Germ cells are maintained in a pristine non-aging state as they proliferate over generations. Here, we show that a novel function of the Caenorhabditis elegans RNA interference proteins RNAi spreading defective (RSD)-2 and RSD-6 is to promote germ cell immortality at high temperature. rsd mutants cultured at high temperatures became progressively sterile and displayed loss of small interfering RNAs (siRNAs) that target spermatogenesis genes, simple repeats, and transposons. Desilencing of spermatogenesis genes occurred in late-generation rsd mutants, although defective spermatogenesis was insufficient to explain the majority of sterility. Increased expression of repetitive loci occurred in both germ and somatic cells of late-generation rsd mutant adults, suggesting that desilencing of many heterochromatic segments of the genome contributes to sterility. Nuclear RNAi defective (NRDE)-2 promotes nuclear silencing in response to exogenous double-stranded RNA, and our data imply that RSD-2, RSD-6, and NRDE-2 function in a common transgenerational nuclear silencing pathway that responds to endogenous siRNAs. We propose that RSD-2 and RSD-6 promote germ cell immortality at stressful temperatures by maintaining transgenerational epigenetic inheritance of endogenous siRNA populations that promote genome silencing.
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http://dx.doi.org/10.1073/pnas.1406131111DOI Listing
http://www.ncbi.nlm.nih.gov/pmc/articles/PMC4205660PMC
October 2014

Reduced insulin/IGF-1 signaling restores germ cell immortality to Caenorhabditis elegans Piwi mutants.

Cell Rep 2014 May 24;7(3):762-73. Epub 2014 Apr 24.

Department of Genetics, University of North Carolina, Chapel Hill, NC 27599, USA; Department of Biology, University of North Carolina, Chapel Hill, NC 27599, USA; Curriculum in Genetics and Molecular Biology, University of North Carolina, Chapel Hill, NC 27599, USA. Electronic address:

Defects in the Piwi/piRNA pathway lead to transposon desilencing and immediate sterility in many organisms. We found that the C. elegans Piwi mutant prg-1 became sterile after growth for many generations. This phenotype did not occur for RNAi mutants with strong transposon-silencing defects and was separable from the role of PRG-1 in transgene silencing. Brief periods of starvation extended the transgenerational lifespan of prg-1 mutants by stimulating the DAF-16/FOXO longevity transcription factor. Constitutive activation of DAF-16 via reduced daf-2 insulin/IGF-1 signaling immortalized prg-1 strains via RNAi proteins and histone H3 lysine 4 demethylases. In late-generation prg-1 mutants, desilencing of repetitive segments of the genome occurred, and silencing of repetitive loci was restored in prg-1; daf-2 mutants. This study reveals an unexpected interface between aging and transgenerational maintenance of germ cells, where somatic longevity is coupled to a genome-silencing pathway that promotes germ cell immortality in parallel to the Piwi/piRNA system.
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http://dx.doi.org/10.1016/j.celrep.2014.03.056DOI Listing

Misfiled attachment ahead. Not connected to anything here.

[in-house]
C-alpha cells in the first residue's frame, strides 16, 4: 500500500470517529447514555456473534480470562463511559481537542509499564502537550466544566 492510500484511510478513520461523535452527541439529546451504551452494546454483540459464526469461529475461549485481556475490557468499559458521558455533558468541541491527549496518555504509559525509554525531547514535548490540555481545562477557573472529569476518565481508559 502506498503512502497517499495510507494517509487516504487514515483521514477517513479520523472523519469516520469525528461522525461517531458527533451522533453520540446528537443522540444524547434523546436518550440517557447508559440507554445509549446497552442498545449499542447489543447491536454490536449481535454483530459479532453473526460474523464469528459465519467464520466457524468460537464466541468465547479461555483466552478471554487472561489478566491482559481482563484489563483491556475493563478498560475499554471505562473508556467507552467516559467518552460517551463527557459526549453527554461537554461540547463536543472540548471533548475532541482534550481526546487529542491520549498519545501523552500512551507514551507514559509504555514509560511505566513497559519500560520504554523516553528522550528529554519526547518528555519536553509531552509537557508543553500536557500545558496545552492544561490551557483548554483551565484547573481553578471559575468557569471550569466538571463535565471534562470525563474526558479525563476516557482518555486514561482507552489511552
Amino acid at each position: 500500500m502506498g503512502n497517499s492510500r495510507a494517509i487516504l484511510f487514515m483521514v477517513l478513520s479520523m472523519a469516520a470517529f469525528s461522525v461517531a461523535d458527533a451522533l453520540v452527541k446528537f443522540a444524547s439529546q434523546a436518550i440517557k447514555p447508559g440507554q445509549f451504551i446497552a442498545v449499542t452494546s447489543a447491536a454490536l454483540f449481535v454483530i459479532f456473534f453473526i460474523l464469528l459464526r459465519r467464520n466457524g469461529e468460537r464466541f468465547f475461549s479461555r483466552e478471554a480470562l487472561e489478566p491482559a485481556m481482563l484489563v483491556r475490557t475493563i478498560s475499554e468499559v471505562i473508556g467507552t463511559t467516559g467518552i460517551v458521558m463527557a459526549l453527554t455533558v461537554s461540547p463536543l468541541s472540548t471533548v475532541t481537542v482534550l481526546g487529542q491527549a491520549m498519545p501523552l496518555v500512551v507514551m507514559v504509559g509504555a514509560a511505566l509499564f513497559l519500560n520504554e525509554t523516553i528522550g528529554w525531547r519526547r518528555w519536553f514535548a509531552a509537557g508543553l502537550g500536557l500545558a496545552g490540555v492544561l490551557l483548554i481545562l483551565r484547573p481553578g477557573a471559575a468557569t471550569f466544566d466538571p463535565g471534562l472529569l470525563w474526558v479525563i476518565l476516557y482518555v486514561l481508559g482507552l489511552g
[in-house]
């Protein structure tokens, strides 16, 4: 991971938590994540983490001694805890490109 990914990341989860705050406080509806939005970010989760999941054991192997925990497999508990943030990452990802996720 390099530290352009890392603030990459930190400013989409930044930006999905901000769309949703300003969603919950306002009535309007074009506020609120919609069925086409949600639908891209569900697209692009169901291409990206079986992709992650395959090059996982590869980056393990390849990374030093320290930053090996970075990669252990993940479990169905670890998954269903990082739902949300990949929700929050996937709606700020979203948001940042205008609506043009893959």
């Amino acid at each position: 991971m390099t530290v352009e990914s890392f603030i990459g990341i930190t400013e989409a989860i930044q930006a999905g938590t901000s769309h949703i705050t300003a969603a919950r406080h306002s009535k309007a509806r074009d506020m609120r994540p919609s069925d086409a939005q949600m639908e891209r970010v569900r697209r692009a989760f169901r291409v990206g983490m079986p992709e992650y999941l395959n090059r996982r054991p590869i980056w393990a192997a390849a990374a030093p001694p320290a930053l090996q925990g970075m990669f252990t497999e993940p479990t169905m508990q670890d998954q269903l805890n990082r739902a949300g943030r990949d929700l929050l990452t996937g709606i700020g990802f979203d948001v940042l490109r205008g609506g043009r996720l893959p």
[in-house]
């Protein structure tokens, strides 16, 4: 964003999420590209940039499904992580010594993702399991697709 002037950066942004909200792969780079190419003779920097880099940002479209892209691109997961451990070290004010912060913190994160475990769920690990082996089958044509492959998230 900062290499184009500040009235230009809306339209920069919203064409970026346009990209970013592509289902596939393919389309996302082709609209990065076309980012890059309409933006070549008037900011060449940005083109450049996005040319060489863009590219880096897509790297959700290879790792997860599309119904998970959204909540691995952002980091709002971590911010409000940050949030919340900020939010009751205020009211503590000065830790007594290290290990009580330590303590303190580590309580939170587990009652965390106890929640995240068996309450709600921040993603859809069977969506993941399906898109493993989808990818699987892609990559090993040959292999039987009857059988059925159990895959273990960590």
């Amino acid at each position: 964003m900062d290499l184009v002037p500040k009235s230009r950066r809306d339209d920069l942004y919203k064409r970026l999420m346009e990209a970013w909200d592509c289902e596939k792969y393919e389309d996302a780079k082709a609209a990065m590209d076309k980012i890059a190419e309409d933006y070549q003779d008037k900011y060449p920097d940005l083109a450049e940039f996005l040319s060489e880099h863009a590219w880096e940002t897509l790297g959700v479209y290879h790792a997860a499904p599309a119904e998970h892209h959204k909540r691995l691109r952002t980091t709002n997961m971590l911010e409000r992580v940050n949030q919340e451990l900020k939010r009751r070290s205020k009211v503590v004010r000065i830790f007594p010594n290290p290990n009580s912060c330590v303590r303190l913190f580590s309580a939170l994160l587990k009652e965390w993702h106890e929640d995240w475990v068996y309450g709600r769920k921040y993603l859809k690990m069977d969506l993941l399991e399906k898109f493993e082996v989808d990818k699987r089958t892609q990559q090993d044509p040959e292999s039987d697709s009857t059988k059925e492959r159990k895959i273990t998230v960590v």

http://www.ncbi.nlm.nih.gov/pmc/articles/PMC4049074PMC
May 2014

Caenorhabditis elegans POT-1 and POT-2 repress telomere maintenance pathways.

G3 (Bethesda) 2013 Feb 1;3(2):305-13. Epub 2013 Feb 1.

Department of Genetics, University of North Carolina, Chapel Hill, North Carolina 27599-3280, USA.

Telomeres are composed of simple tandem DNA repeats that protect the ends of linear chromosomes from replicative erosion or inappropriate DNA damage response mechanisms. The mammalian Protection Of Telomeres (POT1) protein interacts with single-stranded telomeric DNA and can exert positive and negative effects on telomere length. Of four distinct POT1 homologs in the roundworm Caenorhabditis elegans, deficiency for POT-1 or POT-2 resulted in progressive telomere elongation that occurred because both proteins negatively regulate telomerase. We created a POT-1::mCherry fusion protein that forms discrete foci at C. elegans telomeres, independent of POT-2, allowing for live analysis of telomere dynamics. Transgenic pot-1::mCherry repressed telomerase in pot-1 mutants. Animals deficient for pot-1, but not pot-2, displayed mildly enhanced telomere erosion rates in the absence of the telomerase reverse transcriptase, trt-1. However, trt-1; pot-1 double mutants exhibited delayed senescence in comparison to trt-1 animals, and senescence was further delayed in trt-1; pot-2; pot-1 triple mutants, some of which survived robustly in the absence of telomerase. Our results indicate that POT-1 and POT-2 play independent roles in suppressing a telomerase-independent telomere maintenance pathway but may function together to repress telomerase.
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http://dx.doi.org/10.1534/g3.112.004440DOI Listing
http://www.ncbi.nlm.nih.gov/pmc/articles/PMC3564990PMC
February 2013

Clinical and laboratory characteristics of Clostridium difficile infection in patients with discordant diagnostic test results.

J Clin Microbiol 2012 Apr 11;50(4):1303-7. Epub 2012 Jan 11.

Memorial Sloan-Kettering Cancer Center, New York, New York, USA.

The aim of this study was to compare the clinical and laboratory characteristics of Clostridium difficile infection (CDI) in patients with discordant test results for the cytotoxin assay (CYT) and PCR assays. A retrospective study from May to August 2008 and March to May 2010 was performed. CDI was diagnosed in 128 patients. PCR increased the yield of C. difficile cases by 2-fold compared to that of the CYT assay. Fifty-six cases (44%) were detected by PCR only (CYT negative). Forty-nine percent of patients with non-NAP1 strains were detected by PCR only, compared to 28% of those infected with NAP1 strains (P < 0.05). No significant differences were found in the clinical severity of illness and outcome among patients that tested positive for CDI by both tests (CYT and PCR) compared to those that tested positive by PCR only.
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http://dx.doi.org/10.1128/JCM.05711-11DOI Listing
http://www.ncbi.nlm.nih.gov/pmc/articles/PMC3318505PMC
April 2012